Into the Wet Tropics part III – Black mountain

Black Mountain Panorama

… Well, the next day eventually came. I stank of rotting matter, the tent was full of water and Phil was floating about on his airbed as wet as a drowned rat. We emerged and set off for the town Of Wujal Wujal on the Bloomfield River. The road wound its way up and down steep, wet clay and eventually we reached the small community. A quick look around was enough, so we set off north for Black Mountain, or Galgajuga (Kalkajuga). A massive pile of black granite rising up from rather normal looking surrounds, it is full of mystery. The road takes you right to a lookout.

Black mountain nursery frog (Cophixalus saxitilis)

Black mountain nursery frog (Cophixalus saxitilis)

The attraction to this place is the sheer beauty of it, the stories of people going there and never being found again (no doubt from slipping down between boulders) and the unique wildlife. There are three endemic vertebrates – the Black Mountain Skink, the Black Mountain Gecko and the Black mountain boulder frog – probably the weirdest of them all.

After dinner at the Lion’s Den pub, with its “unique” collection of dead animals in jars, most of which will kill you we set off after dark. Expecting a long walk over the boulders before finding anything I was shocked to immediately, in the carpark, spot a boulder frog (Cophixalus saxitilis). One of the largest Microhylids in Australia, like its close relatives, it has no tadpoles. Males call from crevices and females lay eggs for the males to guard. Tiny fully formed frogs then hatch and bounce away. Both sexes are bright yellow, though the females more so than males. They really stand out on the black boulders, making them by far the easiest Microhylid frog to find. Other species call from hidden localities and are tiny (some 17mm long!)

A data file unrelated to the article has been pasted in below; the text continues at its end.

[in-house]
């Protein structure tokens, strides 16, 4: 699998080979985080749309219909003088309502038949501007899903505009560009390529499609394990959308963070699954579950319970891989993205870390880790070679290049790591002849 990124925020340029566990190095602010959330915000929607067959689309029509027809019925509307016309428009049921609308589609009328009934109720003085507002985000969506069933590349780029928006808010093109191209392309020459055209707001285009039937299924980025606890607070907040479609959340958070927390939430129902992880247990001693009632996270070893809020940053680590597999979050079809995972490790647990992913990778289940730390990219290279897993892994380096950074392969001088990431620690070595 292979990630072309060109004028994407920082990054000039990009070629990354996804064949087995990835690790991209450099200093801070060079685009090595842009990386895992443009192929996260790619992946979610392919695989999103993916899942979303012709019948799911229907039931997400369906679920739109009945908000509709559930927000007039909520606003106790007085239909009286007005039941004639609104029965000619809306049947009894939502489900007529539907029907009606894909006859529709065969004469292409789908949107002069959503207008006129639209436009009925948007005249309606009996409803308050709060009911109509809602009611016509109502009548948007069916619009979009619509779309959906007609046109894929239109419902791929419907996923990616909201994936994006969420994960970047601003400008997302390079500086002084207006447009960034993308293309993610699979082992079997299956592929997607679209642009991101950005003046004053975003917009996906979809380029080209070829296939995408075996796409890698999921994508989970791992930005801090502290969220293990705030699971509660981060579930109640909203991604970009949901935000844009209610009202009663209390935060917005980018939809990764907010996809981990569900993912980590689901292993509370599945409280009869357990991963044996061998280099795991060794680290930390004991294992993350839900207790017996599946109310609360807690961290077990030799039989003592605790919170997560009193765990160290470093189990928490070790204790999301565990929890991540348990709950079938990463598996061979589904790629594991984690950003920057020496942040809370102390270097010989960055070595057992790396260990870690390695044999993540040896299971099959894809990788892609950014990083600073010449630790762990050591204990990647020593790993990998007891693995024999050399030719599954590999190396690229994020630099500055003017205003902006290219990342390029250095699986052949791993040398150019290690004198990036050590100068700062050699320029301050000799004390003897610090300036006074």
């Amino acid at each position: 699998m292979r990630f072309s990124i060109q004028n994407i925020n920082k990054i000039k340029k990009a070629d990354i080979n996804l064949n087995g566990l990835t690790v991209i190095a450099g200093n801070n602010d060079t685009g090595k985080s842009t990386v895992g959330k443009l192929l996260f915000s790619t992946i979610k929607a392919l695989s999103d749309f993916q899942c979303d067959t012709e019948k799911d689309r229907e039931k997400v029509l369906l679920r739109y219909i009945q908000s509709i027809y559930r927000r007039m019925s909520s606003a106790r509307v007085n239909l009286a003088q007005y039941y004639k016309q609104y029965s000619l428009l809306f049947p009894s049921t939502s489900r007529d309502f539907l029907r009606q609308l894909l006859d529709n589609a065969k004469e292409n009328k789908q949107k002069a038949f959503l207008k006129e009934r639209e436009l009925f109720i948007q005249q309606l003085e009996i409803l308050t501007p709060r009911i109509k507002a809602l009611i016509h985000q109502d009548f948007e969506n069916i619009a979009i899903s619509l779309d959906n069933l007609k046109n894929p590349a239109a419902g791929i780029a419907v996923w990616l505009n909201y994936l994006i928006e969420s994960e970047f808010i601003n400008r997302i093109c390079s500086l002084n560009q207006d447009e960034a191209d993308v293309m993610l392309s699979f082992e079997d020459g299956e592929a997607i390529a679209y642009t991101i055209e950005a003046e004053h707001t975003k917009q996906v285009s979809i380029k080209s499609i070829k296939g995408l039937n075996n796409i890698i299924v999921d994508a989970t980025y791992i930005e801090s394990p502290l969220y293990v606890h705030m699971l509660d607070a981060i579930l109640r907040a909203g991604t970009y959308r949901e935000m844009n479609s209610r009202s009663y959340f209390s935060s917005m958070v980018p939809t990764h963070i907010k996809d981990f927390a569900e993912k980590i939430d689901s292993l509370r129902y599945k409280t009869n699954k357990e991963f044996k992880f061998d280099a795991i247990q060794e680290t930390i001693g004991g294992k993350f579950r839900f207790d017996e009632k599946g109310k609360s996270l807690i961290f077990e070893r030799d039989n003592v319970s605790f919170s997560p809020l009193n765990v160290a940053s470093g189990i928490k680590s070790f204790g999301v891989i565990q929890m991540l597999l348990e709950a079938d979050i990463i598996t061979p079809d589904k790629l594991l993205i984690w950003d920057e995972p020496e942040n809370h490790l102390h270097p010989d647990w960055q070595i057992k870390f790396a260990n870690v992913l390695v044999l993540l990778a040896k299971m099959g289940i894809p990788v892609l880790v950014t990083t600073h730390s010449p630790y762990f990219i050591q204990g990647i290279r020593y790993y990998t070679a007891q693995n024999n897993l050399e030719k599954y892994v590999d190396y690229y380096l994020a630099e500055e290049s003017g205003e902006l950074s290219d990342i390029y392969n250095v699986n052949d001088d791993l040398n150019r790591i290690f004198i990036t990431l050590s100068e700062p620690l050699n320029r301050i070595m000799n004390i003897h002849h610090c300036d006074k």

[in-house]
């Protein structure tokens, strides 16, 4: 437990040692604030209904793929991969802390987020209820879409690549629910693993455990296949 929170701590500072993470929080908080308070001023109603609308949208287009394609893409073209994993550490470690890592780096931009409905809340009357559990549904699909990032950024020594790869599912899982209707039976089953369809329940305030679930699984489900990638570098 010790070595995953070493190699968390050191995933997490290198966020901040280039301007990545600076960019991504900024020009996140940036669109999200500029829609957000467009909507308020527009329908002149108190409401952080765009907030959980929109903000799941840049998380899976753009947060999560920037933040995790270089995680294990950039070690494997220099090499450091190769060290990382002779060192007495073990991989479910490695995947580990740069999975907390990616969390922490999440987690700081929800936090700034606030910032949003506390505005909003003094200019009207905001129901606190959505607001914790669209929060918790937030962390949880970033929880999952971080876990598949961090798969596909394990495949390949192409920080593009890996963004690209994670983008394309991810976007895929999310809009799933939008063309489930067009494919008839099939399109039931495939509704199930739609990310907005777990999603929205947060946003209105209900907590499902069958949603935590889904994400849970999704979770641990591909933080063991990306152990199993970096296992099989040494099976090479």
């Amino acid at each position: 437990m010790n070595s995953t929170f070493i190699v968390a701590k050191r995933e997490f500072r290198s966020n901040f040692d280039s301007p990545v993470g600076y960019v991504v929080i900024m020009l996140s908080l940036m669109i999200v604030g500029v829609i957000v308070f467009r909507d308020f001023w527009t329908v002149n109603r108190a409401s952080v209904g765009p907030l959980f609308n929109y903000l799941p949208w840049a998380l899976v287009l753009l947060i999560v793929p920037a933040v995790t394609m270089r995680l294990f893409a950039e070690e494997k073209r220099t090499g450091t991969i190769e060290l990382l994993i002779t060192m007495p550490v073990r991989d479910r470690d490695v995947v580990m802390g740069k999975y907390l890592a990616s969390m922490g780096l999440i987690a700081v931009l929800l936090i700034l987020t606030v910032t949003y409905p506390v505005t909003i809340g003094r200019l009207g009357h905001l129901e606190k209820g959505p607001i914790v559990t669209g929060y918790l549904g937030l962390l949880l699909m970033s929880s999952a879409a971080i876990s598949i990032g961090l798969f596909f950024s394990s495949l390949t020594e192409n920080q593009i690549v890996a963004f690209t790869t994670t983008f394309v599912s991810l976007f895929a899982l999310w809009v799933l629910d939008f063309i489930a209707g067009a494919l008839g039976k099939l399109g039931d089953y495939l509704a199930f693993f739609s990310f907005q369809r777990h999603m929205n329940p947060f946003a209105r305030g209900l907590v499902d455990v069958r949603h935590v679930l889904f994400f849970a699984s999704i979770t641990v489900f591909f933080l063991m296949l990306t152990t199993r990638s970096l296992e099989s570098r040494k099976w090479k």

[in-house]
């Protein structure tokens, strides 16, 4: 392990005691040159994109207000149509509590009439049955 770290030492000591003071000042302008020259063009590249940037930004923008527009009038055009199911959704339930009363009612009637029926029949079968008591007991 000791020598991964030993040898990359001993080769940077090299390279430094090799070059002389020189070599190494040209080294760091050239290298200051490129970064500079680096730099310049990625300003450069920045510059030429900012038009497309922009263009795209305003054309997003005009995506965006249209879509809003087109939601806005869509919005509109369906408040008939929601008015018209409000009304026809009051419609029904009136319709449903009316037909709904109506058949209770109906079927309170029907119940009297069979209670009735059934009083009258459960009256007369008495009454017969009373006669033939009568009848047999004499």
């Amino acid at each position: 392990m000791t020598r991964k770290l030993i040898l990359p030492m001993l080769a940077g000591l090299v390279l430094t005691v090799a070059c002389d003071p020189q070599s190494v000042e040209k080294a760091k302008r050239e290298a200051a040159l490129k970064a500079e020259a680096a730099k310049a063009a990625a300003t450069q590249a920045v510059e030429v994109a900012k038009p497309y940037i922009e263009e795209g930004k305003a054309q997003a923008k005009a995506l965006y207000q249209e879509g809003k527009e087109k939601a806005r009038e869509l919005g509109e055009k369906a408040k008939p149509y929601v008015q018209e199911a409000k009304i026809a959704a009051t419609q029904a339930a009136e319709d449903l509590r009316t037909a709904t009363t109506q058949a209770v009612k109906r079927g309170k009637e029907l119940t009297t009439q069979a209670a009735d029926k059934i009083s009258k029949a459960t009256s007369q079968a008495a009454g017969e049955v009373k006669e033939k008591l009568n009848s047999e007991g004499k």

Coastal ring tailed gecko (Cyrtodactylus tuberculatus)

Coastal ring tailed gecko (Cyrtodactylus tuberculatus)

We also found many large Ring Tailed Geckoes (Cyrtodactylus tuberculatus) on the boulders looking for a feed.

Black mountain gecko (Nactus galgajuga)

Black mountain gecko (Nactus galgajuga)

The endemic gecko was very hard to spot, though quite common. Only the eyeshine gave them away.

A small furry animal peered out from a crevice, backed in, then re emerged. We got quite a shock to discover it was our first ever wild Quoll! A Northern Quoll, these animals are near extinct in many areas due to feeding on the deadly introduced Cane Toad. For years I have been all through the bush at night and never, ever seen one. What a treat! It was too fast for a photo though…

To top off Black Mountain, one male Boulder Frog started to call, so I managed a recording of this unique species.

Nactus cheverti feeding on cockroach

(Nactus cheverti) feeding on cockroach


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